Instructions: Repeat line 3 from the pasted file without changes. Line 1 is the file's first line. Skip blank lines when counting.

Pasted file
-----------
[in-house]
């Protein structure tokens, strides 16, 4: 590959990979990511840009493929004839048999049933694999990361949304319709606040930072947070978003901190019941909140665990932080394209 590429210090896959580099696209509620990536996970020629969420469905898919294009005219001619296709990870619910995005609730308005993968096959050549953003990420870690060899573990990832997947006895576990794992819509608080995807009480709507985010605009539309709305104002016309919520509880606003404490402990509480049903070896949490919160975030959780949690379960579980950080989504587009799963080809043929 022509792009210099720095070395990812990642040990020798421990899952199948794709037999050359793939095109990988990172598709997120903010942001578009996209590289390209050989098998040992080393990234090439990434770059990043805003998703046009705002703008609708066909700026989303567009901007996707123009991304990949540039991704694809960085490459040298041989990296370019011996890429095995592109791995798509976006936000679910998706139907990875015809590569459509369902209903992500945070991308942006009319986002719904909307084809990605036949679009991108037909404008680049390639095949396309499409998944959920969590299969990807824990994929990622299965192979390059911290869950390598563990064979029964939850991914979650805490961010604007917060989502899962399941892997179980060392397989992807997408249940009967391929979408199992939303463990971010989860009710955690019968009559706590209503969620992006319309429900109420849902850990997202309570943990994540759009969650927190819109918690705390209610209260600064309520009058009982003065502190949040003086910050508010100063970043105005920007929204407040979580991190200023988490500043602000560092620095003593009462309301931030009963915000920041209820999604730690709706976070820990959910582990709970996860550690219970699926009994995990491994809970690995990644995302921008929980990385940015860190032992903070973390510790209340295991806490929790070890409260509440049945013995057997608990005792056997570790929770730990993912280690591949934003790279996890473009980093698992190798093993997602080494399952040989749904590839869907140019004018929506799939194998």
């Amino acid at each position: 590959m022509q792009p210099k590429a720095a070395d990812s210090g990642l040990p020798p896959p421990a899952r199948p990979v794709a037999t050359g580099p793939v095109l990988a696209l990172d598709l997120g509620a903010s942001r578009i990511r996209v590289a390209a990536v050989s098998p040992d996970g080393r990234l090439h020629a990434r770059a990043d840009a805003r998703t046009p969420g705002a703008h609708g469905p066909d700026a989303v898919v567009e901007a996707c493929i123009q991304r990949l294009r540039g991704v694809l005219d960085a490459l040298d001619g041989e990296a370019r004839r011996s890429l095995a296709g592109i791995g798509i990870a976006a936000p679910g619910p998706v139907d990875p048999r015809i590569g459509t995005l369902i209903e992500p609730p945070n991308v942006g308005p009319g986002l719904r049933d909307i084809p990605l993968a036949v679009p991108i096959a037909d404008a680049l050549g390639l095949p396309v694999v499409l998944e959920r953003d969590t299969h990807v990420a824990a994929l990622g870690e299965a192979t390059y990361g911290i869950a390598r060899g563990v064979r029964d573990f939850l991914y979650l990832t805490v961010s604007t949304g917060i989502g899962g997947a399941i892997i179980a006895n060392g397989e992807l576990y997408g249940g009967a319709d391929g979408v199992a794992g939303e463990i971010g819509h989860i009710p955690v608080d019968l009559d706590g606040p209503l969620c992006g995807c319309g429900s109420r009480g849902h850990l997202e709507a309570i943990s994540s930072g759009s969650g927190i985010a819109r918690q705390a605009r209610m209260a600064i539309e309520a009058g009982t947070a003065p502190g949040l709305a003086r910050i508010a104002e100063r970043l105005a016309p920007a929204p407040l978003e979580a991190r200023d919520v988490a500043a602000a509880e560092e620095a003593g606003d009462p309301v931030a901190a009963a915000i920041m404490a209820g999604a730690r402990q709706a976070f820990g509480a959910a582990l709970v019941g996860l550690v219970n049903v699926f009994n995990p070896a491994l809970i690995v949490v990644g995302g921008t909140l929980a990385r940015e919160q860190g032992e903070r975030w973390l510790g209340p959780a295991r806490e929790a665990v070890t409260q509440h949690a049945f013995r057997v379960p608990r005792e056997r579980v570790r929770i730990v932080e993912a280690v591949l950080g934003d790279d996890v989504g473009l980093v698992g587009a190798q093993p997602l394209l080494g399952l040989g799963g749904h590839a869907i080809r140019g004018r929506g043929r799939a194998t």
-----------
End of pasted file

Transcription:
């Amino acid at each position: 590959m022509q792009p210099k590429a720095a070395d990812s210090g990642l040990p020798p896959p421990a899952r199948p990979v794709a037999t050359g580099p793939v095109l990988a696209l990172d598709l997120g509620a903010s942001r578009i990511r996209v590289a390209a990536v050989s098998p040992d996970g080393r990234l090439h020629a990434r770059a990043d840009a805003r998703t046009p969420g705002a703008h609708g469905p066909d700026a989303v898919v567009e901007a996707c493929i123009q991304r990949l294009r540039g991704v694809l005219d960085a490459l040298d001619g041989e990296a370019r004839r011996s890429l095995a296709g592109i791995g798509i990870a976006a936000p679910g619910p998706v139907d990875p048999r015809i590569g459509t995005l369902i209903e992500p609730p945070n991308v942006g308005p009319g986002l719904r049933d909307i084809p990605l993968a036949v679009p991108i096959a037909d404008a680049l050549g390639l095949p396309v694999v499409l998944e959920r953003d969590t299969h990807v990420a824990a994929l990622g870690e299965a192979t390059y990361g911290i869950a390598r060899g563990v064979r029964d573990f939850l991914y979650l990832t805490v961010s604007t949304g917060i989502g899962g997947a399941i892997i179980a006895n060392g397989e992807l576990y997408g249940g009967a319709d391929g979408v199992a794992g939303e463990i971010g819509h989860i009710p955690v608080d019968l009559d706590g606040p209503l969620c992006g995807c319309g429900s109420r009480g849902h850990l997202e709507a309570i943990s994540s930072g759009s969650g927190i985010a819109r918690q705390a605009r209610m209260a600064i539309e309520a009058g009982t947070a003065p502190g949040l709305a003086r910050i508010a104002e100063r970043l105005a016309p920007a929204p407040l978003e979580a991190r200023d919520v988490a500043a602000a509880e560092e620095a003593g606003d009462p309301v931030a901190a009963a915000i920041m404490a209820g999604a730690r402990q709706a976070f820990g509480a959910a582990l709970v019941g996860l550690v219970n049903v699926f009994n995990p070896a491994l809970i690995v949490v990644g995302g921008t909140l929980a990385r940015e919160q860190g032992e903070r975030w973390l510790g209340p959780a295991r806490e929790a665990v070890t409260q509440h949690a049945f013995r057997v379960p608990r005792e056997r579980v570790r929770i730990v932080e993912a280690v591949l950080g934003d790279d996890v989504g473009l980093v698992g587009a190798q093993p997602l394209l080494g399952l040989g799963g749904h590839a869907i080809r140019g004018r929506g043929r799939a194998t």